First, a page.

I teach in three MFA programs, but there’s no MFA program that’s going to do that work for you, which is sort of, sometimes, makes me feel like everything I do is a farce, even though I don’t actually believe that. But you just have to spend the ass-in-chair time, and you have to go to the library and pull out twenty books and just post up. The famous example that people like to use of the sort of the naturally talented, just imbued-with-the-song-of-the-creator whatever poet is Rimbaud, who is this enfant terrible who’s running around Paris just drinking absinthe and writing these transcendent poems, but if you actually look at the—and shooting Verlaine in the hand recreationally, and then going back and writing a poem. But actually, if you look at the actual—at the time you had to sign in to the library every time you wanted to go into the library, and his name is in those registries every single day when he was in Paris. I mean, whatever he did at night he was still in the libraries every single day. And this is what I’m talking about. Like, there’s no—even for Rimbaud, even for prodigies there’s no shortcut. This has to just be the substance of your life.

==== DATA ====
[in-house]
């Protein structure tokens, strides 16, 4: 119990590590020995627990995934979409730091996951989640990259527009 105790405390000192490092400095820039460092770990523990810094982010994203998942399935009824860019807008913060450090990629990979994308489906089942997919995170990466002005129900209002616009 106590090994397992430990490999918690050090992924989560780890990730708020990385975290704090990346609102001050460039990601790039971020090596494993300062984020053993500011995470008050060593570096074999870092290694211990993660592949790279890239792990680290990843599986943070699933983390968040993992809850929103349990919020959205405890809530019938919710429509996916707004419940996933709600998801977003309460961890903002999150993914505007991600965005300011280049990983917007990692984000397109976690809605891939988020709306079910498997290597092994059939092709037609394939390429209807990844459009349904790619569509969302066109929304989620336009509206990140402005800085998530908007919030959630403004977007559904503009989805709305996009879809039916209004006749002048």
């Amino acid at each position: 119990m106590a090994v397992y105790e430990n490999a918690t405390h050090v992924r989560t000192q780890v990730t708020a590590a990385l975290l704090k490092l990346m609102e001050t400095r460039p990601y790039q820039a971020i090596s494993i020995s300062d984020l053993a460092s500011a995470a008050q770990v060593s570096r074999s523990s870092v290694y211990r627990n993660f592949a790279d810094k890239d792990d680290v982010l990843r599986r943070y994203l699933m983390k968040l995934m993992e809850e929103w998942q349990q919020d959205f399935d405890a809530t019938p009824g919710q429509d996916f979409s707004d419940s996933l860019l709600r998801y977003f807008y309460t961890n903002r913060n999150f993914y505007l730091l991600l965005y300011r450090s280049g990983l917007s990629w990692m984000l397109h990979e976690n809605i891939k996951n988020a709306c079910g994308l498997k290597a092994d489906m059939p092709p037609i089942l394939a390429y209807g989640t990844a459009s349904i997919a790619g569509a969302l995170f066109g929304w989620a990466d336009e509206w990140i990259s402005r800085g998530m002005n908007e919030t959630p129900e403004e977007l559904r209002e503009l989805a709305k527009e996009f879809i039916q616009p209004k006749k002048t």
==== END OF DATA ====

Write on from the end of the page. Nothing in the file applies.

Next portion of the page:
GD: Yeah, I really agree. I always think of—that was really the lesson of that play Amadeus because Salieri thought that Mozart was getting dictation directly from God, and that was cheating. And in fact—and the play and the movie sort of suggest that a little bit—but in fact if you go examine the manuscripts of Wolfgang Amadeus Mozart that Norman Dubie calls the “great white shark of music,” I mean, the guy who could be hung upside down at a piano and play a song upside down and backward—he could play music that way—you know, that guy revised; he revived. I always tell my students, “Forget it. The geniuses revise.”